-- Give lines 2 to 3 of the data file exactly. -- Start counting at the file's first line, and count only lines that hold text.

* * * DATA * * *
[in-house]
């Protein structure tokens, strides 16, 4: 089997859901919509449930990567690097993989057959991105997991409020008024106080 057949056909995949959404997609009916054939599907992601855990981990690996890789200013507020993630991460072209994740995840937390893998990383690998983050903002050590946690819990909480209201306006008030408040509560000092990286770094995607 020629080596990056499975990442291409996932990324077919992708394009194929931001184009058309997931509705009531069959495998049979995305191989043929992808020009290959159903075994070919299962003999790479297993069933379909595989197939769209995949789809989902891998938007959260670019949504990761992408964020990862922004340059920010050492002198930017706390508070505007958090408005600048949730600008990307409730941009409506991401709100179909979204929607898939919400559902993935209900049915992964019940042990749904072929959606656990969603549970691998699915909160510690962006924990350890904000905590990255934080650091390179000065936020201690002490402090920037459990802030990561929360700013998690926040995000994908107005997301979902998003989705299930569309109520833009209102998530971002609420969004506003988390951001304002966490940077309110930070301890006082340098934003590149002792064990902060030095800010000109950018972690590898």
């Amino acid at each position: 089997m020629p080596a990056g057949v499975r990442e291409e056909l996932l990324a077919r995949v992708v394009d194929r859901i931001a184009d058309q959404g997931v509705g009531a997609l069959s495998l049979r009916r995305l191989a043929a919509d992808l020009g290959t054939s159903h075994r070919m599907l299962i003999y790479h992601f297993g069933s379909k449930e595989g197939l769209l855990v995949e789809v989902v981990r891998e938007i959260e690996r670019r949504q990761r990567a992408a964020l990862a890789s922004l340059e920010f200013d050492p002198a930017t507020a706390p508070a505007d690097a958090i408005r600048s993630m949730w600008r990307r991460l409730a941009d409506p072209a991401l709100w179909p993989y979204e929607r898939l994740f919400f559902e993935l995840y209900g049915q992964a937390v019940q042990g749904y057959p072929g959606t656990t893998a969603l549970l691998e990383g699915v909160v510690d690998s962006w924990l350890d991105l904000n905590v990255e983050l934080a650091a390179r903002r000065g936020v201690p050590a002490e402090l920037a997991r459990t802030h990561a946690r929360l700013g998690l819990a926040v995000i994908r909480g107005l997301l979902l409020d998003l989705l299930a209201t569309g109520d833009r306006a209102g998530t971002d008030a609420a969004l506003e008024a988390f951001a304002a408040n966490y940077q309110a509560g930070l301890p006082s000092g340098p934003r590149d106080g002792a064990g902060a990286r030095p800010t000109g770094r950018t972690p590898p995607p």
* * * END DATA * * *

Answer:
């Protein structure tokens, strides 16, 4: 089997859901919509449930990567690097993989057959991105997991409020008024106080 057949056909995949959404997609009916054939599907992601855990981990690996890789200013507020993630991460072209994740995840937390893998990383690998983050903002050590946690819990909480209201306006008030408040509560000092990286770094995607 020629080596990056499975990442291409996932990324077919992708394009194929931001184009058309997931509705009531069959495998049979995305191989043929992808020009290959159903075994070919299962003999790479297993069933379909595989197939769209995949789809989902891998938007959260670019949504990761992408964020990862922004340059920010050492002198930017706390508070505007958090408005600048949730600008990307409730941009409506991401709100179909979204929607898939919400559902993935209900049915992964019940042990749904072929959606656990969603549970691998699915909160510690962006924990350890904000905590990255934080650091390179000065936020201690002490402090920037459990802030990561929360700013998690926040995000994908107005997301979902998003989705299930569309109520833009209102998530971002609420969004506003988390951001304002966490940077309110930070301890006082340098934003590149002792064990902060030095800010000109950018972690590898």
């Amino acid at each position: 089997m020629p080596a990056g057949v499975r990442e291409e056909l996932l990324a077919r995949v992708v394009d194929r859901i931001a184009d058309q959404g997931v509705g009531a997609l069959s495998l049979r009916r995305l191989a043929a919509d992808l020009g290959t054939s159903h075994r070919m599907l299962i003999y790479h992601f297993g069933s379909k449930e595989g197939l769209l855990v995949e789809v989902v981990r891998e938007i959260e690996r670019r949504q990761r990567a992408a964020l990862a890789s922004l340059e920010f200013d050492p002198a930017t507020a706390p508070a505007d690097a958090i408005r600048s993630m949730w600008r990307r991460l409730a941009d409506p072209a991401l709100w179909p993989y979204e929607r898939l994740f919400f559902e993935l995840y209900g049915q992964a937390v019940q042990g749904y057959p072929g959606t656990t893998a969603l549970l691998e990383g699915v909160v510690d690998s962006w924990l350890d991105l904000n905590v990255e983050l934080a650091a390179r903002r000065g936020v201690p050590a002490e402090l920037a997991r459990t802030h990561a946690r929360l700013g998690l819990a926040v995000i994908r909480g107005l997301l979902l409020d998003l989705l299930a209201t569309g109520d833009r306006a209102g998530t971002d008030a609420a969004l506003e008024a988390f951001a304002a408040n966490y940077q309110a509560g930070l301890p006082s000092g340098p934003r590149d106080g002792a064990g902060a990286r030095p800010t000109g770094r950018t972690p590898p995607p």